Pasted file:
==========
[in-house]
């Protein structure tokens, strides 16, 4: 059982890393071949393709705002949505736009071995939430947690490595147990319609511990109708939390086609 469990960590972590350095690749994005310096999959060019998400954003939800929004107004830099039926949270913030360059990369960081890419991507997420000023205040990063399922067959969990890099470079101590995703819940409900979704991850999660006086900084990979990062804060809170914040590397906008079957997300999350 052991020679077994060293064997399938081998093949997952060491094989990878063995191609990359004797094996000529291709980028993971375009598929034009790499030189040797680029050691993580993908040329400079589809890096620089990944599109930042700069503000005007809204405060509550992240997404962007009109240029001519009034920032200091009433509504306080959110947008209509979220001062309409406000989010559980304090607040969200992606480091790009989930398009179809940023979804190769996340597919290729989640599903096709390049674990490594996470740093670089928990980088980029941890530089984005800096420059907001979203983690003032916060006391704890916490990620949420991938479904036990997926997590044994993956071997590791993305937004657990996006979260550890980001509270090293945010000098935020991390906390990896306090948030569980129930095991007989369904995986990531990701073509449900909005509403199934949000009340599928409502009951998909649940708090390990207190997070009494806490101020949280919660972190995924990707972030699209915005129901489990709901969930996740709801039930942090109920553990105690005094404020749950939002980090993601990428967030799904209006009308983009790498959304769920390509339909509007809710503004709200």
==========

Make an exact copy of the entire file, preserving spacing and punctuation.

[in-house]
């Protein structure tokens, strides 16, 4: 059982890393071949393709705002949505736009071995939430947690490595147990319609511990109708939390086609 469990960590972590350095690749994005310096999959060019998400954003939800929004107004830099039926949270913030360059990369960081890419991507997420000023205040990063399922067959969990890099470079101590995703819940409900979704991850999660006086900084990979990062804060809170914040590397906008079957997300999350 052991020679077994060293064997399938081998093949997952060491094989990878063995191609990359004797094996000529291709980028993971375009598929034009790499030189040797680029050691993580993908040329400079589809890096620089990944599109930042700069503000005007809204405060509550992240997404962007009109240029001519009034920032200091009433509504306080959110947008209509979220001062309409406000989010559980304090607040969200992606480091790009989930398009179809940023979804190769996340597919290729989640599903096709390049674990490594996470740093670089928990980088980029941890530089984005800096420059907001979203983690003032916060006391704890916490990620949420991938479904036990997926997590044994993956071997590791993305937004657990996006979260550890980001509270090293945010000098935020991390906390990896306090948030569980129930095991007989369904995986990531990701073509449900909005509403199934949000009340599928409502009951998909649940708090390990207190997070009494806490101020949280919660972190995924990707972030699209915005129901489990709901969930996740709801039930942090109920553990105690005094404020749950939002980090993601990428967030799904209006009308983009790498959304769920390509339909509007809710503004709200």